Sandy Janum wants answers as to why gas prices fluctuate so much from station to station and from nearby communities. /LAURA KEIL

By Laura Keil

It’s a common sight in Valemount: gas station price boards that don’t show any prices, with prices between stations varying by as much as 10 cents from each other, and 20-30 cents from neighbouring McBride. Resident Sandy Janum is tired of it, and wants highway gas providers to be more transparent and accountable.

“I don’t understand how and why they’re getting away with it for so long,” he says, noting that the gasoline prices don’t affect him personally because he drives a diesel. 

When the Goat checked prices on Monday Dec. 12th, neither Esso nor Shell displayed their gasoline prices on their billboards. The price for regular gas at their pumps was 1.929, a full 10 cents higher than Tempo and Petro Canada which did display their prices.

The bigger, though not unsurprising, shock was that the price that day at both stations in McBride was 162.9.

Janum says there’s no reason why fuel prices in each community should be so different, given that they are both equally remote from large centres. He says this is an ongoing issue and he has not received satisfying answers for the difference from gas station owners.

When the Goat reached out to local gas stations, both Shell and Esso said their signs were not working properly, though Shell’s had been recently fixed and the owner, who was out of town, was unaware it wasn’t on. The Esso price sign had an electrical issue according to a staff member.

When asked how gas prices are set, Petro Canada owner Steve Johnson would not comment and referred the Goat to Suncor’s head office. Shell owner B.J. Park said prices fluctuate seasonally, and they also include the cost of freight. He said the Shell station receives their fuel from Prince George. He said he had no idea why Valemount prices are different from McBride.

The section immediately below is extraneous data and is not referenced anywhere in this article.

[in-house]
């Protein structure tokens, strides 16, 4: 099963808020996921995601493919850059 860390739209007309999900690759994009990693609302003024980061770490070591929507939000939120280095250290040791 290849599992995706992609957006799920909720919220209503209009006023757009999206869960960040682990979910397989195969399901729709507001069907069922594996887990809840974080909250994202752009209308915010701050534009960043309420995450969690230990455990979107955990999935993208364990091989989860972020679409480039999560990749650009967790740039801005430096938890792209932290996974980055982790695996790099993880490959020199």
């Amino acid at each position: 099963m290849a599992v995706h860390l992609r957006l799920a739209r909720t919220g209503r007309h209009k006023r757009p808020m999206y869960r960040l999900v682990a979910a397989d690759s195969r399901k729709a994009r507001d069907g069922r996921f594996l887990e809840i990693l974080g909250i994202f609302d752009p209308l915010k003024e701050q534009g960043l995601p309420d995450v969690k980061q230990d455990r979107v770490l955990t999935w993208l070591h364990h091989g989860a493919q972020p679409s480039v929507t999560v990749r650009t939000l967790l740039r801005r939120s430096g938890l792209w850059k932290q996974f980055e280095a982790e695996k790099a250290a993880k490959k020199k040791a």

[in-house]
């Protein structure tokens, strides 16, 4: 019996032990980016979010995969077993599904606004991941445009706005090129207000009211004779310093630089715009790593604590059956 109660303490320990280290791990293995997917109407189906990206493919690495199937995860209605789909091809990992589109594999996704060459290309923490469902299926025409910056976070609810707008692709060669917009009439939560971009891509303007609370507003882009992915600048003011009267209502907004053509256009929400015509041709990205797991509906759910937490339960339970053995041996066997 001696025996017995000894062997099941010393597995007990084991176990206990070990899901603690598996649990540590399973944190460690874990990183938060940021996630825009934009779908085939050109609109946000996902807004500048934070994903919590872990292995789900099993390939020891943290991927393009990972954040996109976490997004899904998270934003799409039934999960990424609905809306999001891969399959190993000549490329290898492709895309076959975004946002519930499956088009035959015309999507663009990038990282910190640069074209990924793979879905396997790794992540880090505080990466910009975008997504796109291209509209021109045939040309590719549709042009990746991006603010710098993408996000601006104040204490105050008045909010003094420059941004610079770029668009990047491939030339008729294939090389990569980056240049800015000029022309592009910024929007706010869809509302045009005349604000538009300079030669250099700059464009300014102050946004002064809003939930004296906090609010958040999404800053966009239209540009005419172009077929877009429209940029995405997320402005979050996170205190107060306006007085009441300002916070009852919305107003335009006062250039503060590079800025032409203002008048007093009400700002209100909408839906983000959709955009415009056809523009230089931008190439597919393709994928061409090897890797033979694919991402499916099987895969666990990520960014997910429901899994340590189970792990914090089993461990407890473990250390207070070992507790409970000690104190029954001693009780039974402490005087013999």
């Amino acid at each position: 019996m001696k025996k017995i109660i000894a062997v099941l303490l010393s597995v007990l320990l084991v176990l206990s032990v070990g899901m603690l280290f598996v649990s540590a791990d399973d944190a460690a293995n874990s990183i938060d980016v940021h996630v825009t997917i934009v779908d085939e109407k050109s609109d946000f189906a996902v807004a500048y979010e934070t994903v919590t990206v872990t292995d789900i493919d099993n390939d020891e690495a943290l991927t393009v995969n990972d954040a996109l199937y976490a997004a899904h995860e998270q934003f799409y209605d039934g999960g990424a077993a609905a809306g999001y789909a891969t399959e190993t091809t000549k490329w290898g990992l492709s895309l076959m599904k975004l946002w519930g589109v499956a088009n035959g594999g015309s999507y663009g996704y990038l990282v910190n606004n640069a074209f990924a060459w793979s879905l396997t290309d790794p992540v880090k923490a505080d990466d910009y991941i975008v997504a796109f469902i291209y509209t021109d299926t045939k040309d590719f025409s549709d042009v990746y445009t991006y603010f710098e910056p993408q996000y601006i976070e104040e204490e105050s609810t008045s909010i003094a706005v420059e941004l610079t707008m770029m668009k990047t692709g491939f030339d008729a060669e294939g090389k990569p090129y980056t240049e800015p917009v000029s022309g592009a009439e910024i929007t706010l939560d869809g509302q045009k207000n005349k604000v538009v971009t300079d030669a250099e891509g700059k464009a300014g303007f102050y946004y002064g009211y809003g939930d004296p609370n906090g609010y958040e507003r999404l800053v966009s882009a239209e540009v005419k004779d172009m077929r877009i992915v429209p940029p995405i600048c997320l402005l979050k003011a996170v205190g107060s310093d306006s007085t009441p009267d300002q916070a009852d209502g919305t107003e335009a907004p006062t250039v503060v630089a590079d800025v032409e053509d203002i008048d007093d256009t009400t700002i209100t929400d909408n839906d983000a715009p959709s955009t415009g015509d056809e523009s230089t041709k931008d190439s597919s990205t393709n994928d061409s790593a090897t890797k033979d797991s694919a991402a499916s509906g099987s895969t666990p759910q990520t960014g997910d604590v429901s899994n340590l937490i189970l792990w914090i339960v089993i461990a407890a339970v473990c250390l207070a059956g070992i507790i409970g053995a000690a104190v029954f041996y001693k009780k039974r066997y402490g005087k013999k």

Peace River Northern Rockies MP Bob Zimmer says the frequent lack of price posting in Valemount is something he’s never heard of.

“It’s very unusual to hear that the companies are (often) not posting prices,” he said. He was also surprised to learn about the prices and how they differed from other communities.

“I’m not faulting retailers for selling gas to customers at a reasonable price but beyond it is a different thing.”

When asked if he supported a federal law that would compel fuel stations to post their prices publicly at the station and online, he was noncommittal, suggesting instead that the Village of Valemount look at a bylaw.

But he did say he would look into the matter further, including price discrepancies between communities.

“I’m going to be making some phone calls about what’s going on,” he said. “There’s a cost involved in getting the gas to us, but it should be a fair price.”

He said the price of gasoline is typically the rack price plus transportation plus “money to keep the lights on.”

When asked what he considered to be gouging, he said this:

“You typically see a price where it levels out – so somebody that’s higher than that price, they’re gouging.”

On Mon. Dec. 19th, the gas buddy website showed that in Valemount the Esso, Shell and Tempo were at 183.9 and PetroCan was the lowest at 179.9. (While useful, the gas buddy website is not always updated with Valemount’s gas stations, making it an unreliable tool for consumers).

The average price in B.C. Dec. 19th, according to Gas Buddy, was $157.6. 

Zimmer said public pressure works and people should talk to their gas stations.